# Can an electric circuit do recursion?

Can an electric circuit do recursion?

By recursion I mean any kind of recursion, tail, binary, nested, etc: http://www.sparknotes.com/cs/recursion/whatisrecursion/section2.rhtml

By electric circuit I mean a simple board without any special chips, just wires, resistors, diodes, capacitors etc.

• I guess feedback could be thought of as a kind of recursion... but "recursion" is an algorithmic construct, a circuit isn't. – Majenko Mar 9 '15 at 11:51
• What is a "special chip" ? I would think that anything that involves feedback would be considered recursive. – efox29 Mar 9 '15 at 11:51
• @efox29 a programmable microchip for example or a CPU, stuff you can't make at home. – shinzou Mar 9 '15 at 11:55
• @Majenko so in general it's impossible to have algorithms in simple circuits? – shinzou Mar 9 '15 at 11:56
• @kuhaku Also, a CPU is just a large collection of transistors. With enough patience (and transistors) you can make one at home. Google "Homebrew CPU with Transistors" – Majenko Mar 9 '15 at 12:05

First we need to decide what recursion really is. When you take a recursive function, there may exist a transformation that gets rid of the recursion, but introduces state. In other cases, the transformation will have to introduce both state and iteration. So, writing a function out recursively is a way of making state and possibly iteration implicit, as opposed to explicit. In other words, recursion is just a way of writing out the thing.

The state is there anyway, you're just not explicitly putting it down on paper. In languages such as C, recursive function calls usually store their state on the stack.

Now, any circuit that has state (stored charge, energy, etc.) - and that will be all of them, really - is, by definition, recursive. No iteration necessary :)

Concretely, let's work on a first-order IIR filter. Its output can be given by a recursive function. Given an input signal x(t), the output y(x(t), t) = a1*y(x(t-1), t-1) + b0*x(t), where a1 and b0 are constants that parametrize the response. This is in discrete time - t is an integer with the unit of a number of clock cycles.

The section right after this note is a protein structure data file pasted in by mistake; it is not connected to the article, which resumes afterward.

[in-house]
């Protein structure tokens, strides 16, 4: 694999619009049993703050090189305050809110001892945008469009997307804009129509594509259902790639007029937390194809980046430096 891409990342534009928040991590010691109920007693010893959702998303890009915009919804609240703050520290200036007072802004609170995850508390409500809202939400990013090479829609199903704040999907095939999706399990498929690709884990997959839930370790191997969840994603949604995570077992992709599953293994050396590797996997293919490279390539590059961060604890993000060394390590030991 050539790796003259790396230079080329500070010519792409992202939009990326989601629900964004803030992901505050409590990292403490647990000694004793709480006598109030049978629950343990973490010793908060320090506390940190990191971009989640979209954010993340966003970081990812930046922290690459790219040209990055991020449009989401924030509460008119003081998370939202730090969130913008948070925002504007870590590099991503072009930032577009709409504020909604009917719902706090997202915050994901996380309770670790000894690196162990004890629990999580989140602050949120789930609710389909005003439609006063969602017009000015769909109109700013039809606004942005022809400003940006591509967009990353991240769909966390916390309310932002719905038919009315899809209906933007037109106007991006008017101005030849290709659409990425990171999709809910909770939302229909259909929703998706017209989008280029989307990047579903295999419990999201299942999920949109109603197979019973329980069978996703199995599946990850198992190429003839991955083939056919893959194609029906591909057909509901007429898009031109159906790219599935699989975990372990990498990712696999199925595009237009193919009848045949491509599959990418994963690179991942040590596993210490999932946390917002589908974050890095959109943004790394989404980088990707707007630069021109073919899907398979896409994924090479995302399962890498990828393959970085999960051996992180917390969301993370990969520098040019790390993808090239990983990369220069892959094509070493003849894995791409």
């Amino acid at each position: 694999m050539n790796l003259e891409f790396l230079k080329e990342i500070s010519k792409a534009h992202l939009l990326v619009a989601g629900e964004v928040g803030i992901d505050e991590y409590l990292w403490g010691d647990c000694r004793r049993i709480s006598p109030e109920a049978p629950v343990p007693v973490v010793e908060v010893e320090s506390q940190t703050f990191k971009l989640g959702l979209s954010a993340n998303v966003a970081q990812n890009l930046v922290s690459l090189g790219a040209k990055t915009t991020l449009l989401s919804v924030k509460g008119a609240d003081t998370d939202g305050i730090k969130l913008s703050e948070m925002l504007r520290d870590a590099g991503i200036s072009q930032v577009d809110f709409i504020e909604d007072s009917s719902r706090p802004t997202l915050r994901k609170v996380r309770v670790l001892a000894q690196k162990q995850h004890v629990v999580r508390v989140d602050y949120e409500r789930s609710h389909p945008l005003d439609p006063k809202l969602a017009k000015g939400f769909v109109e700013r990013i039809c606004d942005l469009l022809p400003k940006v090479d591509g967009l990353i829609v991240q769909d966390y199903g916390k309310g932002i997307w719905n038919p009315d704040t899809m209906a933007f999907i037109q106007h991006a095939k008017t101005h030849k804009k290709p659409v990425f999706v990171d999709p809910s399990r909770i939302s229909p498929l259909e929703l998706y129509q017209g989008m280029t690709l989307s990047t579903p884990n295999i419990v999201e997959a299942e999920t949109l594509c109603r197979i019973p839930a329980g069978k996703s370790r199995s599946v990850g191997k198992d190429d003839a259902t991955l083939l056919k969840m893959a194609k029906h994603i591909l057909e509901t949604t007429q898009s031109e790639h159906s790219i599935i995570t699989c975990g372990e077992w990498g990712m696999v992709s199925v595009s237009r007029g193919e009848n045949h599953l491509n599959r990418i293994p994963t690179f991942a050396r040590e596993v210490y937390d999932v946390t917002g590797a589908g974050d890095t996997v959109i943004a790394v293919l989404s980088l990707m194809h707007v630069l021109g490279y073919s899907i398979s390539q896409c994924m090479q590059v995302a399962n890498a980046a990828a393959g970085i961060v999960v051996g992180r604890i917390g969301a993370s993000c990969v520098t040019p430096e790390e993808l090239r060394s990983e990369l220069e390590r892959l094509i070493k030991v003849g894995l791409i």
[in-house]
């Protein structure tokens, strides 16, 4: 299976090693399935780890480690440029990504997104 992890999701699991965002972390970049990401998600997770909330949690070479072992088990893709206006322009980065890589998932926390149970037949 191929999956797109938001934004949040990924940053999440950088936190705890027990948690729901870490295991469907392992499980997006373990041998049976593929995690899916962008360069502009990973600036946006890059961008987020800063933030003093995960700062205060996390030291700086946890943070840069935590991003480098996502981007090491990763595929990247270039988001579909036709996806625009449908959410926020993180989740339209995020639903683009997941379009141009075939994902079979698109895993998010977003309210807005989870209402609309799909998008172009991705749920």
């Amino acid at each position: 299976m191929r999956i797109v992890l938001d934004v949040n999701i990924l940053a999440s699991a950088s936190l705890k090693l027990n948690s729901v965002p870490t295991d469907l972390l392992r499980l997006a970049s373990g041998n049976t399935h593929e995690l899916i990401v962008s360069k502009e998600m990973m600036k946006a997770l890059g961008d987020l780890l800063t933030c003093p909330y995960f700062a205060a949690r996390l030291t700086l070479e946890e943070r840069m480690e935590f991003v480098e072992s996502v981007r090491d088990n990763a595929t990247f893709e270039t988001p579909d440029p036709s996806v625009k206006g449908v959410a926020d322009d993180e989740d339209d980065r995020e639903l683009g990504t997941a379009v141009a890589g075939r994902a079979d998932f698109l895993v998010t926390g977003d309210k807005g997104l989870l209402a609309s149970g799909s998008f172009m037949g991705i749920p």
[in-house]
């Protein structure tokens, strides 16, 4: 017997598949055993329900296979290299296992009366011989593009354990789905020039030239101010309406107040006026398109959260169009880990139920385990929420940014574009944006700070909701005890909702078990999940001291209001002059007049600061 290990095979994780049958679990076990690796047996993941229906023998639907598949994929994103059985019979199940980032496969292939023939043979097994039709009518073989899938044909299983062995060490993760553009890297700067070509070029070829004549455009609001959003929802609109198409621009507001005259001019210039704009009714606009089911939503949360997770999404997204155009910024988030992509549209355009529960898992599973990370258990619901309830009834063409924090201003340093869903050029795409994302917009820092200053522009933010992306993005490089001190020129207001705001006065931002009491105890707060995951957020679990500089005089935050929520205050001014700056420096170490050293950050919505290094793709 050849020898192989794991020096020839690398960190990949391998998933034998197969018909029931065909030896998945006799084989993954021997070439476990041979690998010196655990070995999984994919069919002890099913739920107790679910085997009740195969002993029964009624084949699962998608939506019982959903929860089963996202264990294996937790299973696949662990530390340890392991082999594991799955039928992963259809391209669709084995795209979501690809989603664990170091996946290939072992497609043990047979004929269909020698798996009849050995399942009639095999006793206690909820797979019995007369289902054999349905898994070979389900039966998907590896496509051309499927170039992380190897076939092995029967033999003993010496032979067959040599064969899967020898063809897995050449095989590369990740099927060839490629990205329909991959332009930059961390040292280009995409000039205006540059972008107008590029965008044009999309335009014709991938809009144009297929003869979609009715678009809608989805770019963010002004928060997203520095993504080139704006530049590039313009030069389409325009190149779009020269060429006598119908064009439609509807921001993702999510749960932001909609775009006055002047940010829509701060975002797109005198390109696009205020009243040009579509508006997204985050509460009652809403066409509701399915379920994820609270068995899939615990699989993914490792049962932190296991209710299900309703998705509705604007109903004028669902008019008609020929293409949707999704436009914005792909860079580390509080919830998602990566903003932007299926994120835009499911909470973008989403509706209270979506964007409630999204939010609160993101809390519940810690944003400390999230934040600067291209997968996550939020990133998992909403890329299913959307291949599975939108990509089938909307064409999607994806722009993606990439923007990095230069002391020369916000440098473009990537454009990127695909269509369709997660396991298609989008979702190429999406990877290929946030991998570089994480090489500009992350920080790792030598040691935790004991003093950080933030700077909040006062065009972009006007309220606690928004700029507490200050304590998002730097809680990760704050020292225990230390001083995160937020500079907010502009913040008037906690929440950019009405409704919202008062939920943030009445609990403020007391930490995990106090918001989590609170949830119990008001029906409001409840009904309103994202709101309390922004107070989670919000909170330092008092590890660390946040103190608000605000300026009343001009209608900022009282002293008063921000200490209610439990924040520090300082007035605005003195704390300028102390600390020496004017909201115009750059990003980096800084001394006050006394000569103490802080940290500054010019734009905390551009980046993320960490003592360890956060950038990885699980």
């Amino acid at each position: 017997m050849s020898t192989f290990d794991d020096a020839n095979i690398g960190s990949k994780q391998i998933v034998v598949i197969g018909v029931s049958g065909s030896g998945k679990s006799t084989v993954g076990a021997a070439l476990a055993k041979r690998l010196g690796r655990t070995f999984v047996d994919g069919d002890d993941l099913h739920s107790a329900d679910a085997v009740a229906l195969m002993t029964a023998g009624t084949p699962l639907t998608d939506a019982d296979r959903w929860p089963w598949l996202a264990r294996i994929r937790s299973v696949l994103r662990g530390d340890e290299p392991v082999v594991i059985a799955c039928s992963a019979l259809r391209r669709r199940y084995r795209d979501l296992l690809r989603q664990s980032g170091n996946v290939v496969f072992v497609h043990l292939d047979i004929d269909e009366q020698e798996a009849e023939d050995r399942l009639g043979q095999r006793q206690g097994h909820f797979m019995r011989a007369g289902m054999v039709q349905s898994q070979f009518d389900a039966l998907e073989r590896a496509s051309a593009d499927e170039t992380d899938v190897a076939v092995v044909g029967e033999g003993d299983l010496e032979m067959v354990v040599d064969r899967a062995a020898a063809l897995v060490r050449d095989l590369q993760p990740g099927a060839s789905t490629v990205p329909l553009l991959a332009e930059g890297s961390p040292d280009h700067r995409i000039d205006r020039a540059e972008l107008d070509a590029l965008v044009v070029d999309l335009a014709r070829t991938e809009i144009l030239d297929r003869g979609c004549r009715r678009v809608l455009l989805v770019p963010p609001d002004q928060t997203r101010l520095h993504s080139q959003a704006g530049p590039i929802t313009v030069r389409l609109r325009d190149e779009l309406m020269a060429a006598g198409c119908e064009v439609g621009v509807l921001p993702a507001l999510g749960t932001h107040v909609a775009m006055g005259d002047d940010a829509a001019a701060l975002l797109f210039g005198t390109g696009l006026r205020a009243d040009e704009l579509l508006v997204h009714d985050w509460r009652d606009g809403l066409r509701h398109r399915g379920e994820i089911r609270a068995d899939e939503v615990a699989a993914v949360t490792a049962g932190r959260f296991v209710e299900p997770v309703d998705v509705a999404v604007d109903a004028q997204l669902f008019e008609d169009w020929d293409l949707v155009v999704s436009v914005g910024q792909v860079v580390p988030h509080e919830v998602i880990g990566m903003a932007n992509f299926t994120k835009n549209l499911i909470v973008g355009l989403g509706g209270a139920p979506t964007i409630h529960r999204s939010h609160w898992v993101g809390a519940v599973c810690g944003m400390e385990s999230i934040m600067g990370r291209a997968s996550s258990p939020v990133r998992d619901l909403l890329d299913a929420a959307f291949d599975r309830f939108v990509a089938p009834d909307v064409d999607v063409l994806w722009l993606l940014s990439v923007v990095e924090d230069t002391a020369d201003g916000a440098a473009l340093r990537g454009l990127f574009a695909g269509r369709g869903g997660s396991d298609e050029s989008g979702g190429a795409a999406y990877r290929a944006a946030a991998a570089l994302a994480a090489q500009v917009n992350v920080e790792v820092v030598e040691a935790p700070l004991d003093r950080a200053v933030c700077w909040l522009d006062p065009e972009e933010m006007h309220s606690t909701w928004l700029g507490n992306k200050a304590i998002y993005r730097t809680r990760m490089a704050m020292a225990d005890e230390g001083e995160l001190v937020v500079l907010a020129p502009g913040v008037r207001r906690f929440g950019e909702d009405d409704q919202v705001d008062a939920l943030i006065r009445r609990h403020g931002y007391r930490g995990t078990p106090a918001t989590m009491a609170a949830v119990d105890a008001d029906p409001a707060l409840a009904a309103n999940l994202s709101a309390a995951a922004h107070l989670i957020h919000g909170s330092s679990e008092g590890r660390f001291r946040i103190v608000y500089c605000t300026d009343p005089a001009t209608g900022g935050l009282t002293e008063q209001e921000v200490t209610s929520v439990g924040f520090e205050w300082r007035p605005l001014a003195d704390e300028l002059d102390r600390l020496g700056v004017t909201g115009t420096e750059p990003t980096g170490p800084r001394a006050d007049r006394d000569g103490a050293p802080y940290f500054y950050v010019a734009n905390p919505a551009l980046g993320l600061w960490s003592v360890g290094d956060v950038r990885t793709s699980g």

The C implementation, assuming t>=0 and x(-1) == 0, would be:

float a1, b0;

// Recursive, Implicit State
float y(float (*x)(int), int t) {
return t != 0 ? a1 * y(x(t-1), t-1) + b0 * x(t) : b0 * x(t);
}

// Non-Recursive, Explicit State
float y(float (*x)(int), int t) {
static float y_prev = 0.0;
if (1) { // optional to ensure correct use only
static int t_prev = 0;
assert(t_prev == t-1 || t == 0);
}
return y_prev = a1 * y_prev + b0 * x(t);
}


The code can be also be implemented as a first order switched-capacitor infinite impulse response filter. You can certainly build such a system:

simulate this circuit – Schematic created using CircuitLab

SW1 flips twice in each clock cycle. With values shown, for 12 bit accuracy the clock is limited to 10kHz due to R4-C1 time constant. U1, U2, U3 are voltage followers - say op-amps configured for gain=1.

If we set a1=(1-b0), and transform this to a continuous time differential equation, we can get the "same" (continuous) response with an RC circuit:

simulate this circuit

Here, T is the clock period of the clock feeding the switched capacitor circuit above, and U1 is a voltage follower.

When the frequencies of interest are limited to ~1/10th of the clock frequency, both the continuous-time and the discrete-time (switched capacitor) circuits respond the same.

Both circuits, and the code, can be modeled by a recursive function, also known as a recurrence relation.

• If one could balance two capacitors perfectly, and had switches with no parasitic capacitance, series resistance, leakage, or other unwanted effects, one could build an arbitrary-precision DAC which would accept signals in LSB-first format. For each step, charge an "input" cap to VDD or ground, then connect it to the output cap. The most singificant bits of the output voltage after some number of steps will be the last few bits clocked to the device. Of course, practical considerations would limit useful precision to far less than that of a conventional DAC, but the concept is still cute. – supercat Mar 9 '15 at 16:39
• @supercat AFAIK, a vacuum-isolated circuit (or even an air-isolated one) could have precise capacitors, and balancing them to 1ppm using an impedance bridge is not extraordinarily hard. You could probably do it just fine in the 60s at the latest. As for the switch, you don't need a capacitance-free device, just a constant-capacitance device. I think that a 16-bit DAC could be demonstrated that way, using air capacitors and a mechanically-actuated switch. With a few tiny dielectric spacers, made of a good material, between the large plates, their dielectric absorption could be kept at bay. – Kuba Ober May 14 at 22:03

What that page calls "linear recursive" can be done to some extent in hardware, where it's called successive approximation. The example of Newton-Raphson is a good one as it's quite close to how analogue gun director computers worked.

But generally it's a bad idea to adapt programmer's intuition (based around executing a series of instructions) to electronic circuits (based around continuous flow).